Monday, March 5, 2018

General Motors' C Body Cars: 1941 Facelifts

In my post dealing with General Motors' new C body designs for the 1940 model year, I stressed that styling was inadequately modernized.

To summarize: Most American closed-car designs in the period approximately 1934-1940 were awkward.  In part, this was because body and production engineering could not evolve rapidly enough to deliver sleek streamline-influenced designs stylists were capable of dreaming up.  For the 1940 model year, General Motors finally produced attractive closed cars in the form of its redesigned C platform.  But while these cars were attractive abaft of the front axle line, their front end styling seemed a little more dated.

This changed when GMs C body lines were facelifted for 1941.  An important factor was integration of headlights into front fenders, something GM was slow to do apparently because Engineering had objections.  The other improvement component was grille design.  Grilles for 1941 (with one possible exception) were much better matched to the rest of the styling.

Below are comparative images of 1940 and 1941 frontal designs.  Missing is a comparison for 1940 LaSalles because that brand was dropped at the end of the 1940 model year.


Pontiac front end styling was greatly improved over the too-delicate 1940 design seen in the Mecum photo.  All fenders took on a squared-off "suitcase" motif with side ribbing.  Headlights are essentially blended into the fenders, though are still placed inboard of the fender sides.  The front of the hood has been flattened slightly to blend with the rest of the flattened face of the car.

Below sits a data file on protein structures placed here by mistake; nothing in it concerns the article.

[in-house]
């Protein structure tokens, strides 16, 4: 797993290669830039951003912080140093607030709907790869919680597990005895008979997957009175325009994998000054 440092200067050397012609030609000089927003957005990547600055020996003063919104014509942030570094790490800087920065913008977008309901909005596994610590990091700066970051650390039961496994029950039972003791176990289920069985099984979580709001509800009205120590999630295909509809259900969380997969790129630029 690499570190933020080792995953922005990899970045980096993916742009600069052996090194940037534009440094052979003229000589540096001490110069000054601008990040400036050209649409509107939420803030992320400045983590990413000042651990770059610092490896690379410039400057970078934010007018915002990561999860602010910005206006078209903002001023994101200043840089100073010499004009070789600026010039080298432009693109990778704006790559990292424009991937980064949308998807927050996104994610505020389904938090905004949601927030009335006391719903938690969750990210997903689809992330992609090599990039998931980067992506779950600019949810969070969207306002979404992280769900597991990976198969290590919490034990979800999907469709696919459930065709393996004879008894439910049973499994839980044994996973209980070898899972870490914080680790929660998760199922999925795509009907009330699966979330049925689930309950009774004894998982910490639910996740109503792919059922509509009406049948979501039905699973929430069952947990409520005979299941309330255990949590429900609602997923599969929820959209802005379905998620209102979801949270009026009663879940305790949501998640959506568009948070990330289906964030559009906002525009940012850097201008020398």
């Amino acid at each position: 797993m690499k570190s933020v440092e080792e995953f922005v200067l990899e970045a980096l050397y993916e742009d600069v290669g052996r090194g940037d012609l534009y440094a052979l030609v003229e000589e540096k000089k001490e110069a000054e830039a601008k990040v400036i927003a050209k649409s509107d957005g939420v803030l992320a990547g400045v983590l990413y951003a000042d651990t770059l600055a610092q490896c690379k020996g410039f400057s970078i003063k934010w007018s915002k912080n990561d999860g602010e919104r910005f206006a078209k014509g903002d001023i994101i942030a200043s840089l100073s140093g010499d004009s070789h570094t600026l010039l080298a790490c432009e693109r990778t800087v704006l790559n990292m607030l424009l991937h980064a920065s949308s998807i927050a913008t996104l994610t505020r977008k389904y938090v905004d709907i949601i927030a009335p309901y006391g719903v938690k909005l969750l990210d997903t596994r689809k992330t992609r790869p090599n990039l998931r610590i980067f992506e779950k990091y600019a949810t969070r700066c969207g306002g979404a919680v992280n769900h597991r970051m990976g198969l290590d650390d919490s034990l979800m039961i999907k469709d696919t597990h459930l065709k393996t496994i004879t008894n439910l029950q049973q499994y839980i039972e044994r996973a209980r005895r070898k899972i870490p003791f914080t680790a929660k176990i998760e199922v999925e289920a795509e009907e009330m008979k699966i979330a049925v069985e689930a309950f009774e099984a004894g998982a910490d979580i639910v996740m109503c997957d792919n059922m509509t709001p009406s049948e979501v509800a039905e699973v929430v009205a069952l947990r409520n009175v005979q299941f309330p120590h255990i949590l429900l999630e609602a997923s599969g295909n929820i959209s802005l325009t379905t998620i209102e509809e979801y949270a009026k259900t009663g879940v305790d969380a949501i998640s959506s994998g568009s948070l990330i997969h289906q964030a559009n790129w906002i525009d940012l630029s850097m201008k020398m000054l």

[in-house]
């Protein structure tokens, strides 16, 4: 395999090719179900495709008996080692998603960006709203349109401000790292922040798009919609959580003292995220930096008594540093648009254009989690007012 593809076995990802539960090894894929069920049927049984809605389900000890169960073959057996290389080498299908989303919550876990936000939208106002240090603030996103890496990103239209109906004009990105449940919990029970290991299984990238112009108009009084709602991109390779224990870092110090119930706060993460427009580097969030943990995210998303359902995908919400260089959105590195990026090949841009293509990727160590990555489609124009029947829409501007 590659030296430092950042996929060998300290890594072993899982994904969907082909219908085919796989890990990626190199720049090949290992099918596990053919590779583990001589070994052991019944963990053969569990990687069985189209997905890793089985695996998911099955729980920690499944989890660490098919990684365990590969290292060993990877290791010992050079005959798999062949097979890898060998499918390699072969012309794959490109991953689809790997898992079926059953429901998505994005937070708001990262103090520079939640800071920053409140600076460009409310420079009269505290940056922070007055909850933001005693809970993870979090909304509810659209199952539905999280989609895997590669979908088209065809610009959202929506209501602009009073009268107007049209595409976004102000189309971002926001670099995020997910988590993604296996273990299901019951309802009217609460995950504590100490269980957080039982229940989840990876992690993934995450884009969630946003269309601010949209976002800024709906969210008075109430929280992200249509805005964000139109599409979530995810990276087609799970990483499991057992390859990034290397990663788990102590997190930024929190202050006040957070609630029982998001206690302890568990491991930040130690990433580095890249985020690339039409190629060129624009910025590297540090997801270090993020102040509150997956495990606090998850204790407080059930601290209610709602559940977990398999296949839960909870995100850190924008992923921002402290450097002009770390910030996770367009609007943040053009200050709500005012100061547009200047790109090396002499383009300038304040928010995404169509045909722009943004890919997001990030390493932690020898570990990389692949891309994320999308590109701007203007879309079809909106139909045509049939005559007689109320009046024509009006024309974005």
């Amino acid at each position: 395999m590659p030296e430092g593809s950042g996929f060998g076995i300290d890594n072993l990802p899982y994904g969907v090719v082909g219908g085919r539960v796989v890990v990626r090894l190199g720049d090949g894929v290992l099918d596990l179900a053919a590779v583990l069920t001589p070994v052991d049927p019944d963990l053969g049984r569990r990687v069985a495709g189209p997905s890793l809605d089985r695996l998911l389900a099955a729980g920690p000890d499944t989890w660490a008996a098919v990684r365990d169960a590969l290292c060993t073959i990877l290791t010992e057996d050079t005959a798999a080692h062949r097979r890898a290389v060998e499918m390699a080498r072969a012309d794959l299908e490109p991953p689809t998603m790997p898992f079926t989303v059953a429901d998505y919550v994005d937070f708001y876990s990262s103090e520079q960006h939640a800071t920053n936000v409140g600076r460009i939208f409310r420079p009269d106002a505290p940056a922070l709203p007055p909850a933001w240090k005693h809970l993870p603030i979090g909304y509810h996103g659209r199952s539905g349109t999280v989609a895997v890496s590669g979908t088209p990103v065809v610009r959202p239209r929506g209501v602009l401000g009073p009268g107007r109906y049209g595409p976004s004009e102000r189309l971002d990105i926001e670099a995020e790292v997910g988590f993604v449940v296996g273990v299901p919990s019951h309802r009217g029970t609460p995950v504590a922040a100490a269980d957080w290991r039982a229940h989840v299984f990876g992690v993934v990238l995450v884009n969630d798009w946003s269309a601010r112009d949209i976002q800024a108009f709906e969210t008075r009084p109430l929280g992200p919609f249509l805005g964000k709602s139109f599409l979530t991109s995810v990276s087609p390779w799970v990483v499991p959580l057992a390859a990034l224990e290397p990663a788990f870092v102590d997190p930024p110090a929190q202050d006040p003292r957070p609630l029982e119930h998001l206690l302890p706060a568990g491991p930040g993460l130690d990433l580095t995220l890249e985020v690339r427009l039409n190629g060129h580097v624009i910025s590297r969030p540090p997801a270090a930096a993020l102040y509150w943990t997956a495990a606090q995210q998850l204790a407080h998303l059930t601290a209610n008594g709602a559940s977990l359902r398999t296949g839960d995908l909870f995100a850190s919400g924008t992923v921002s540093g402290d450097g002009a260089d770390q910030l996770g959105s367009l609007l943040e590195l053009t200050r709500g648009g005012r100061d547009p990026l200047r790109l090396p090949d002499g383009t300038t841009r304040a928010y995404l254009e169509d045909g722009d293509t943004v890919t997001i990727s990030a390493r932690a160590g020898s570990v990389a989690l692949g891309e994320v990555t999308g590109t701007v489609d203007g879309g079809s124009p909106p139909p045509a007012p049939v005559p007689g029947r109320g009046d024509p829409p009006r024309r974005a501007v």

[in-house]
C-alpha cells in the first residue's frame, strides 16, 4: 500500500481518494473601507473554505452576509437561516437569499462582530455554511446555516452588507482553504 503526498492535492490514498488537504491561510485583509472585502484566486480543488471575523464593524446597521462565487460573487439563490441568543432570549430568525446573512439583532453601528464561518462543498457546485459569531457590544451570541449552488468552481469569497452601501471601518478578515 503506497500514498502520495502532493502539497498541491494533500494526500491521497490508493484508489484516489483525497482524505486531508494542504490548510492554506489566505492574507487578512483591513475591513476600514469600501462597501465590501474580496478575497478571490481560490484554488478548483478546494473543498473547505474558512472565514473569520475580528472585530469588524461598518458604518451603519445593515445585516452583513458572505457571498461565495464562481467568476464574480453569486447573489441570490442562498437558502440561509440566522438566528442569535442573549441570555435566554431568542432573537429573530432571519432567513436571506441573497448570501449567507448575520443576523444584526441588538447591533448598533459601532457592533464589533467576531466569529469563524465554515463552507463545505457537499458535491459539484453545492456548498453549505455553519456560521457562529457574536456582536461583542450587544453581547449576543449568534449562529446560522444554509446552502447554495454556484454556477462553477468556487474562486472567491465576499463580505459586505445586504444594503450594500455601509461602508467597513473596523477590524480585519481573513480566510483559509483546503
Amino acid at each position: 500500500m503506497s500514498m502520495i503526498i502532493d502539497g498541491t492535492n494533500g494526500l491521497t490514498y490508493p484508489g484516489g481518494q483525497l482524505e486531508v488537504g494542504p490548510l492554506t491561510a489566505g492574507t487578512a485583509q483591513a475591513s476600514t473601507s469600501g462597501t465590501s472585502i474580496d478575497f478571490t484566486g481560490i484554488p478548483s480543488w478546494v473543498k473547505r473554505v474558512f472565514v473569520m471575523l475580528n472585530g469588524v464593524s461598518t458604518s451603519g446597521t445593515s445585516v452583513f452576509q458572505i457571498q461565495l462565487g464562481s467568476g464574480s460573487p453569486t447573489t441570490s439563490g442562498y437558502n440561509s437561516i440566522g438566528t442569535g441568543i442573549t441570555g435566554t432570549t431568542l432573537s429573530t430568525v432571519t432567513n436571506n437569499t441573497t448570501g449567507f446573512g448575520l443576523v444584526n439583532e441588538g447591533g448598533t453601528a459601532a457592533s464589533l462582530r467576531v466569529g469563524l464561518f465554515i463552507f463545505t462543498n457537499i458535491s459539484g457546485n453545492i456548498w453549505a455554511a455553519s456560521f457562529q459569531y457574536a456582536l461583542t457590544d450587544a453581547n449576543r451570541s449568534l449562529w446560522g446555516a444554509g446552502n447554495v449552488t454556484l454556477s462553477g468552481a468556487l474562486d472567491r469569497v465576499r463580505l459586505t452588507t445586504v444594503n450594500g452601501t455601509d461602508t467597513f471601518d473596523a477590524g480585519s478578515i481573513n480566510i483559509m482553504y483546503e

Oldsmobile grilles retain all the 1940 element themes for '41 but are made bolder, as can be seen in this likely "for sale" photo.  Aside from the reworked headlights, Olds frontal styling is the least-changed of the lot.  A fussy design.  Unlike Pontiacs, sheet metal is almost unchanged.

Buick headlights were completely integrated, unlike those on Pontiacs and Oldsmobiles.  Better yet, they were placed near the sides of the reshaped fenders as seen in the for sale image.  The grille is now horizontal, not the equivocating '40 outline.  Grille bars are larger, adding strength to the design.

Cadillac faces for 1940 were strongly old-school, whereas the '41s received a classic design that set the theme for many decades of future Cadillacs.    The upper photo is from RM Sotheby's, the lower is a for sale photo.  Front fenders and the hood were less curved, headlights were integrated and placed outboard.  Note the fender crease that notionally passes through the headlight center and whose line becomes the upper edge of the grille.  I rank the 1941 Cadillac design as the best ever for that marque.

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